Indian restaurant chef who 'threw chilli powder in customer's face' not guilty of assault

An Indian restaurant owner has been found not guilty of assault occasioning actual bodily harm on a diner by throwing chilli powder in his face after he complained about “rubbery” chicken.

Chef Kamrul Islam, 47, was accused of ABH against David Evans at the Prince of Bengal in Tonypandy, South Wales, on January 21 last year.

Mr Islam admits throwing the chilli powder into Mr Evans’ eyes but insists he was acting in self-defence after the customer behaved aggressively towards him.

Chef Kamrul Islam admitted throwing chilli powder into customer David Evans’ eyes (PA)

Speaking outside court, former restaurant owner Karmul Islam said he was relieved to have been found not guilty of assault occasioning actual bodily harm on David Evans at his restaurant, the Prince of Bengal in Tonypandy, South Wales, on January 21 last year.

Islam, who said he was now working as a certified air conditioning engineer having closed the restaurant down, said: “I was very confident that the British system would find the right answer.”

Merthyr Tydfil Crown Court heard yesterday that Mr Evans and his wife Michelle complained about their tandoori chicken, describing it as “rubbery” and “shiny”.

The couple, who arrived at the restaurant at about 6pm, ordered lager and a bottle of wine before choosing their dishes from the menu.

Nicholas Hewitt, a kitchen assistant at the restaurant, told the jury he was sent to speak to Mr and Mrs Evans following their initial complaint.

“They weren’t happy with food quality, in particular a tandoori dish,” he said.

“They said it was rubbery, with the possibility of it being microwaved. I assured them that it was cooked fresh with traditional herbs and spices.

“I remember telling them that if they weren’t happy with that dish I would be happy to take it off the bill and bring them another dish.”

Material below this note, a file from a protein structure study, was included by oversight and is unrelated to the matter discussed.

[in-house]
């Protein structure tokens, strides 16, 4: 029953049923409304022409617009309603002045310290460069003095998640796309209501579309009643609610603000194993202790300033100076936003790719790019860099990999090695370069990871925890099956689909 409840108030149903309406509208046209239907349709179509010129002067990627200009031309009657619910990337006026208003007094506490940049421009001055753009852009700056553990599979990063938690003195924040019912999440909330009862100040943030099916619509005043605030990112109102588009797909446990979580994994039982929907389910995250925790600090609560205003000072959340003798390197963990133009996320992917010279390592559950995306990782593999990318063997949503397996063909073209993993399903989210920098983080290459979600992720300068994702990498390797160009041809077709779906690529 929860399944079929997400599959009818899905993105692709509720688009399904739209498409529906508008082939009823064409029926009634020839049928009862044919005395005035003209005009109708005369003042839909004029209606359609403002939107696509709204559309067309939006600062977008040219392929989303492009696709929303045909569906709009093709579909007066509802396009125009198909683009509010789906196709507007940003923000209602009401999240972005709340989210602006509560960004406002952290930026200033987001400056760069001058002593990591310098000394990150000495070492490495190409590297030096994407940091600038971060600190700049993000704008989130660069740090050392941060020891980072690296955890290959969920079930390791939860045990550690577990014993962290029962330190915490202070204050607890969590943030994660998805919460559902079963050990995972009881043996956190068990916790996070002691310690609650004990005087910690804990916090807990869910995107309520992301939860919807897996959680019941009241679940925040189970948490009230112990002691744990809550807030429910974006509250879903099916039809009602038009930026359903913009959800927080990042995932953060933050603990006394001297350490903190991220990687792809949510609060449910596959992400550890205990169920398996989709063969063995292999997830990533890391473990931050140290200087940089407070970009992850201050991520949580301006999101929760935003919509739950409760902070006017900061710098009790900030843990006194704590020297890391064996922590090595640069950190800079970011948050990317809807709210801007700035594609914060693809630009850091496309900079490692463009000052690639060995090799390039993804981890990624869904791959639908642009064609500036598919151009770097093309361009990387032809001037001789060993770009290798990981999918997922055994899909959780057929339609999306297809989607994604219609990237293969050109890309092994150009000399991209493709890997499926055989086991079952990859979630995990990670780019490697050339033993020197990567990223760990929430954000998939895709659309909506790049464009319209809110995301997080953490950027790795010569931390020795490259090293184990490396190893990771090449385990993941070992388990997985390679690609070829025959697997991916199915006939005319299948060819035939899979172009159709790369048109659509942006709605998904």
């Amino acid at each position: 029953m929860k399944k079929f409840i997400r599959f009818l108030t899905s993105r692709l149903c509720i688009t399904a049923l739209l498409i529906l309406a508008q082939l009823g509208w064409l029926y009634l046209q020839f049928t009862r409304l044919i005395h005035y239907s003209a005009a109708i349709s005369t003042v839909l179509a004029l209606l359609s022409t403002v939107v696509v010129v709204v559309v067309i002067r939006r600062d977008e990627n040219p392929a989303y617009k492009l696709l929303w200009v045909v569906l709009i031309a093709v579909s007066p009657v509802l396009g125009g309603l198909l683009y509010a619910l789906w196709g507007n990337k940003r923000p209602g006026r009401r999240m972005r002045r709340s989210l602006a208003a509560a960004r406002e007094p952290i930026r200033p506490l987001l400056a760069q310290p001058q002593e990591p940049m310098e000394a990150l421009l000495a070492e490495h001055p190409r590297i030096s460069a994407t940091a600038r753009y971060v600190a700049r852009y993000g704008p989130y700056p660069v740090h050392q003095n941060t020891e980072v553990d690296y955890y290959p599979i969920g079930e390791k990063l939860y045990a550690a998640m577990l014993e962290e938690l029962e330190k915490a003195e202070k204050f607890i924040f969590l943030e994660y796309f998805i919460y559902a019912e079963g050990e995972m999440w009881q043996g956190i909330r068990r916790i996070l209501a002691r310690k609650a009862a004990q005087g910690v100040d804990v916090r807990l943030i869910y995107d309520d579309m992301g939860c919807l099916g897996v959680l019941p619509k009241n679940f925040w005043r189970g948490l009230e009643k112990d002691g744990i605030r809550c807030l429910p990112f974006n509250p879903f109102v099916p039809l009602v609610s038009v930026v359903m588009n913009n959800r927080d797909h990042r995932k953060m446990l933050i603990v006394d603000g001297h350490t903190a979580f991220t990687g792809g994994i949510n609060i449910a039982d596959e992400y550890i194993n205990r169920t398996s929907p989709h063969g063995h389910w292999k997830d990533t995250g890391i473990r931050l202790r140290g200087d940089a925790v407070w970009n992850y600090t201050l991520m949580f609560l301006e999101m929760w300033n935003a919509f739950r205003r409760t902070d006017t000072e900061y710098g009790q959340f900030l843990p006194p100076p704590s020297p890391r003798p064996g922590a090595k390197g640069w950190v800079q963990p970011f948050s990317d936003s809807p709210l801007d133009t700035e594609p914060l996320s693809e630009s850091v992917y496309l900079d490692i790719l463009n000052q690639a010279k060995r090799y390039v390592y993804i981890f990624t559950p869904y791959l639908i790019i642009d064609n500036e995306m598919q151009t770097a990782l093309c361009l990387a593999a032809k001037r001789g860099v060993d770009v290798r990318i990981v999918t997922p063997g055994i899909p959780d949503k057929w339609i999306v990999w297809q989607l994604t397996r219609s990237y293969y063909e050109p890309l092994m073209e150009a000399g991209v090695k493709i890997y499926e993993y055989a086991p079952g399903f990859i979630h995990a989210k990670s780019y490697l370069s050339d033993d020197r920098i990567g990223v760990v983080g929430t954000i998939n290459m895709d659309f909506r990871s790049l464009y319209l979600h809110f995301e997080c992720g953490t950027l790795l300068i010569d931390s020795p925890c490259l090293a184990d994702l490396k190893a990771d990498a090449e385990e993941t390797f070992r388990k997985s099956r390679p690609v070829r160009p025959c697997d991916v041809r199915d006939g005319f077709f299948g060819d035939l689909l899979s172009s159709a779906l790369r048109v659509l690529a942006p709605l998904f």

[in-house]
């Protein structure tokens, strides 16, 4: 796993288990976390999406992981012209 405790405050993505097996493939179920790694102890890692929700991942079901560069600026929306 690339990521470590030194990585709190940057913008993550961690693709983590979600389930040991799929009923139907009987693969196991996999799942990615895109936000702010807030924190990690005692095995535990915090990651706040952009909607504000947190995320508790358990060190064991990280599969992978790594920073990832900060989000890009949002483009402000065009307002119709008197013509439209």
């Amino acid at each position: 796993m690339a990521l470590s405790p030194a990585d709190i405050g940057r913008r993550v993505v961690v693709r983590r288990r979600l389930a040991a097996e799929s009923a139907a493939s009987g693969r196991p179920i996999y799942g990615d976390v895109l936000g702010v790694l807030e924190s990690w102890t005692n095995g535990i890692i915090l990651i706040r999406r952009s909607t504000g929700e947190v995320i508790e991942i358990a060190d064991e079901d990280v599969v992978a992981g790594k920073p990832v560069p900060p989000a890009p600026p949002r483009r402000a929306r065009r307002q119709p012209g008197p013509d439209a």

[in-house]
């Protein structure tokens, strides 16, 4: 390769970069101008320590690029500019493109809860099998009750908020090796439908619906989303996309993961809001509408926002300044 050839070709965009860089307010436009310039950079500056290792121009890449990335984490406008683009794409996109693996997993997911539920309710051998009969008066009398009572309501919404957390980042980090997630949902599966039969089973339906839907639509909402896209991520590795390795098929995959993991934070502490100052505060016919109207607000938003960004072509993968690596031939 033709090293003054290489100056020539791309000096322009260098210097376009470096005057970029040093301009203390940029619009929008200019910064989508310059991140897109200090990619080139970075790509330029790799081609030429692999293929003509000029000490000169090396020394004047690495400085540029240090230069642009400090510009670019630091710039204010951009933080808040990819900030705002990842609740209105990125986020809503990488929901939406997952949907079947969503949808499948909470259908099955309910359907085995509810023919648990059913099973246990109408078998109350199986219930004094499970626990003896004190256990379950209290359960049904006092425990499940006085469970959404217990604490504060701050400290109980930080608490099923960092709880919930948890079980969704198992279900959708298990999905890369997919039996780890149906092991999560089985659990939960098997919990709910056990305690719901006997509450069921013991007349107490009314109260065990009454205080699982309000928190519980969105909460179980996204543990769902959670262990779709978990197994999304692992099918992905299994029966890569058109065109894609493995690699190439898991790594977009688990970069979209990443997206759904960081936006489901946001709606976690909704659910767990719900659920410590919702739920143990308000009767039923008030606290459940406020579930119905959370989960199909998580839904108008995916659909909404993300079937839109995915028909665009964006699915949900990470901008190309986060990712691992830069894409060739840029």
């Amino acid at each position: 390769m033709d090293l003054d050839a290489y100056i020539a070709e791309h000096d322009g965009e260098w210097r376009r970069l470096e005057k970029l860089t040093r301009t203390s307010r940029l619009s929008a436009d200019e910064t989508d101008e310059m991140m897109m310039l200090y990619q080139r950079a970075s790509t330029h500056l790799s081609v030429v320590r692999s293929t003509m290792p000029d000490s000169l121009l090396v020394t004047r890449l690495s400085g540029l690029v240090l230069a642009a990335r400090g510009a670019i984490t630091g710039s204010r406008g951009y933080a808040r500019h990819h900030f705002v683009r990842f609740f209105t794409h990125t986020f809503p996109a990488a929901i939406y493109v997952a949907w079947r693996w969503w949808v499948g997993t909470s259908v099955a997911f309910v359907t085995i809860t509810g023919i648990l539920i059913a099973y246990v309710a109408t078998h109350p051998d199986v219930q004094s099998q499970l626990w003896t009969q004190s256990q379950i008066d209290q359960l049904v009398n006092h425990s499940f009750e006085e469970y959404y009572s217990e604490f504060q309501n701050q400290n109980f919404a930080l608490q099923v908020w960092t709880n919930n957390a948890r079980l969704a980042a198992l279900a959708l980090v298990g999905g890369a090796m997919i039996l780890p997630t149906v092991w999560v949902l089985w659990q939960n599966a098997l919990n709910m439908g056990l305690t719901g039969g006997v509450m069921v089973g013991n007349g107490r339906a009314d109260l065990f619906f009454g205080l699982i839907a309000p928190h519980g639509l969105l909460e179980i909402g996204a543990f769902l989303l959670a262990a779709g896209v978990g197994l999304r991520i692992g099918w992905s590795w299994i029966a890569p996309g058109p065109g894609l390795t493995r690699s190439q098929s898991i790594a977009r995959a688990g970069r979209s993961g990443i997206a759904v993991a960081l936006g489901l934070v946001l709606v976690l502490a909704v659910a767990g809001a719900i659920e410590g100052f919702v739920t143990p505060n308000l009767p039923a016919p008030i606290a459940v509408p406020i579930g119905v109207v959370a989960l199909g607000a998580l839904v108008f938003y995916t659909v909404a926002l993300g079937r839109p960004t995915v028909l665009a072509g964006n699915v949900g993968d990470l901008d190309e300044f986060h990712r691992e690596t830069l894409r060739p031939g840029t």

The Prince of Bengal restaurant in Tonypandy, South Wales (Google Street View)

Mr Hewitt said the couple were initially polite but became “aggressive and loud”, complaining about further dishes they were served.

He said Mr Islam attempted to “defuse the situation” but things “got out of hand” – with both the restaurant owner and the couple swearing.

At one point, Mrs Evans “grabbed” the chef’s arm and he said: “Don’t touch me,” Mr Hewitt told the court.

“I remember the man standing up saying, ‘don’t swear at my wife’,” he said.

“Kam was quickly retreating from the table. The guy was marching across the restaurant, punching his hands into his fists.”

Kamrul Islam (PA)

Mr Islam walked into the restaurant’s kitchen and another worker attempted to block Mr Evans from entering and reaching him, Mr Hewitt said.

“I remember him being very aggressive,” he said. “He used his physical presence and was trying to get into that kitchen. That’s when a mist of powder came out the door and hit the customer in the face.”

Asked what he believed would have happened if Mr Evans had reached the chef, Mr Hewitt replied: “I dread to think.”


Mr Evans immediately doubled up in pain after the chilli was thrown at him and was taken to hospital.

A saline drip was used to clean his eyes and he was found to have suffered burns where the spice landed on him.

The court heard from friends and former employees of Mr Islam, who described him as “polite” and “accommodating”.

Mr Islam, of Llewellyn Street, Pentre, denies assault occasioning actual bodily harm.

The Prince of Bengal closed last year and has since re-opened as Spice Lounge under new ownership.

The trial continues.


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